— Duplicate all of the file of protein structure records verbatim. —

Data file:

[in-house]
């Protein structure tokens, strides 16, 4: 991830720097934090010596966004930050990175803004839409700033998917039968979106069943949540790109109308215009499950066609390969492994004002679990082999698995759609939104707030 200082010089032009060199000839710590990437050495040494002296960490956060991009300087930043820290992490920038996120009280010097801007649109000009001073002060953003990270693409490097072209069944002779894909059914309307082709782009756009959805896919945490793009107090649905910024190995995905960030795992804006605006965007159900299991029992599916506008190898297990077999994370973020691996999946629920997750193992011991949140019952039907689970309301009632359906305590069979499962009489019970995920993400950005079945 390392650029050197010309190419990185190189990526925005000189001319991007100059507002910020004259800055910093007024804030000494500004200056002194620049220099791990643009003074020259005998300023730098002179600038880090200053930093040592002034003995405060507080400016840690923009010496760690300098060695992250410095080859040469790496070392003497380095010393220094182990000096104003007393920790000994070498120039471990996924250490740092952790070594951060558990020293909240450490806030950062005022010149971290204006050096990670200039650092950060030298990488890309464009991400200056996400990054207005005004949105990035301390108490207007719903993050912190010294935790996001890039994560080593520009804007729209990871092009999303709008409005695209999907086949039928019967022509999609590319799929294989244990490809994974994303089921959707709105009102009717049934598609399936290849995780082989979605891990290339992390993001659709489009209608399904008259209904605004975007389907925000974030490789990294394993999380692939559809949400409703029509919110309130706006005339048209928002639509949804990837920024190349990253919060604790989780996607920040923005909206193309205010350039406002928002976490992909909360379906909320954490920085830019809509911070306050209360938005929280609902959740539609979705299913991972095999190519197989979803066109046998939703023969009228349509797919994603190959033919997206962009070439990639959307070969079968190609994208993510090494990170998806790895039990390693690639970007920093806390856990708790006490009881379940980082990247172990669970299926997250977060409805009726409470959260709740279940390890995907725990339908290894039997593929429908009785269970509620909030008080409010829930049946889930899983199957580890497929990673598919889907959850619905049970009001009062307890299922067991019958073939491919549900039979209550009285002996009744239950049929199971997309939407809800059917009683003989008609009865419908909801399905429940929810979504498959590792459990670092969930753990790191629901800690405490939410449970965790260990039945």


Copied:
[in-house]
């Protein structure tokens, strides 16, 4: 991830720097934090010596966004930050990175803004839409700033998917039968979106069943949540790109109308215009499950066609390969492994004002679990082999698995759609939104707030 200082010089032009060199000839710590990437050495040494002296960490956060991009300087930043820290992490920038996120009280010097801007649109000009001073002060953003990270693409490097072209069944002779894909059914309307082709782009756009959805896919945490793009107090649905910024190995995905960030795992804006605006965007159900299991029992599916506008190898297990077999994370973020691996999946629920997750193992011991949140019952039907689970309301009632359906305590069979499962009489019970995920993400950005079945 390392650029050197010309190419990185190189990526925005000189001319991007100059507002910020004259800055910093007024804030000494500004200056002194620049220099791990643009003074020259005998300023730098002179600038880090200053930093040592002034003995405060507080400016840690923009010496760690300098060695992250410095080859040469790496070392003497380095010393220094182990000096104003007393920790000994070498120039471990996924250490740092952790070594951060558990020293909240450490806030950062005022010149971290204006050096990670200039650092950060030298990488890309464009991400200056996400990054207005005004949105990035301390108490207007719903993050912190010294935790996001890039994560080593520009804007729209990871092009999303709008409005695209999907086949039928019967022509999609590319799929294989244990490809994974994303089921959707709105009102009717049934598609399936290849995780082989979605891990290339992390993001659709489009209608399904008259209904605004975007389907925000974030490789990294394993999380692939559809949400409703029509919110309130706006005339048209928002639509949804990837920024190349990253919060604790989780996607920040923005909206193309205010350039406002928002976490992909909360379906909320954490920085830019809509911070306050209360938005929280609902959740539609979705299913991972095999190519197989979803066109046998939703023969009228349509797919994603190959033919997206962009070439990639959307070969079968190609994208993510090494990170998806790895039990390693690639970007920093806390856990708790006490009881379940980082990247172990669970299926997250977060409805009726409470959260709740279940390890995907725990339908290894039997593929429908009785269970509620909030008080409010829930049946889930899983199957580890497929990673598919889907959850619905049970009001009062307890299922067991019958073939491919549900039979209550009285002996009744239950049929199971997309939407809800059917009683003989008609009865419908909801399905429940929810979504498959590792459990670092969930753990790191629901800690405490939410449970965790260990039945």